The remains, made of mudbricks, were found on a 170cm tall mount of debris and rubble.
The mission also found a collection of marble blocks that might have once formed a staircase to enable worshippers to reach the temple.
The site is located between the Peluzium Fort and the Tezkariya Church.
Mostafa Waziri, secretary-general of the Supreme Council of Antiquities, said on Monday the temple was not located until the Egyptian mission unearthed a collection of red granite blocks that once formed the temple’s entrance gate, which was destroyed long ago.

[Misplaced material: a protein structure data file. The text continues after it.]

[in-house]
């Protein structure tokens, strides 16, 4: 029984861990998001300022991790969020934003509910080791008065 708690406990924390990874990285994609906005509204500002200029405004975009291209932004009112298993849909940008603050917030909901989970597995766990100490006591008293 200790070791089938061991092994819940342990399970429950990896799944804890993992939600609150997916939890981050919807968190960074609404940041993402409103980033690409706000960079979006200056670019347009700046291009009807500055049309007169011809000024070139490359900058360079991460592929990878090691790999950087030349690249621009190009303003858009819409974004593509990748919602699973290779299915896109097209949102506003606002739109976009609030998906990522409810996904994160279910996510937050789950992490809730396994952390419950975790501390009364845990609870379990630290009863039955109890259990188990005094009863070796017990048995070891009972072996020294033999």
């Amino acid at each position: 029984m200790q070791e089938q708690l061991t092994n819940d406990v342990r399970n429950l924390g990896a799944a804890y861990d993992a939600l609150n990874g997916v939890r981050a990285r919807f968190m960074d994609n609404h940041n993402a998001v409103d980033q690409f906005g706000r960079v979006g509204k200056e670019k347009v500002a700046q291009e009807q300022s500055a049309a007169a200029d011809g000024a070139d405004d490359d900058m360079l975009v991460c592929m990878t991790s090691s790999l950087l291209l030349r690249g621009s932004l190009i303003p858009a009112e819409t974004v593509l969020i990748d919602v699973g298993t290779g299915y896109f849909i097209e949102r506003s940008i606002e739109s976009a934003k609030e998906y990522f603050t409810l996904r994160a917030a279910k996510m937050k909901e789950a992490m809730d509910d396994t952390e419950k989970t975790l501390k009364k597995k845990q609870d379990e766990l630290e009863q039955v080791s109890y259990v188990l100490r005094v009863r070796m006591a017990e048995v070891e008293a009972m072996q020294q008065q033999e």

The entrance gate comprised a few red granite columns, each 8m tall, and an upper lintel decorated with Roman text about the construction day of the Zeus Caseous Temple.
In 1910, Waziri added, French Egyptologist Jean Cledat uncovered a collection of engraved blocks confirming the existence of the temple in the area, but he could not find it.
It was not until last month that the Egyptian archaeological mission stumbled upon the blocks of the temple gate.
A photogrammetry survey and study are currently being conducted on the blocks to understand the architectural design of the temple.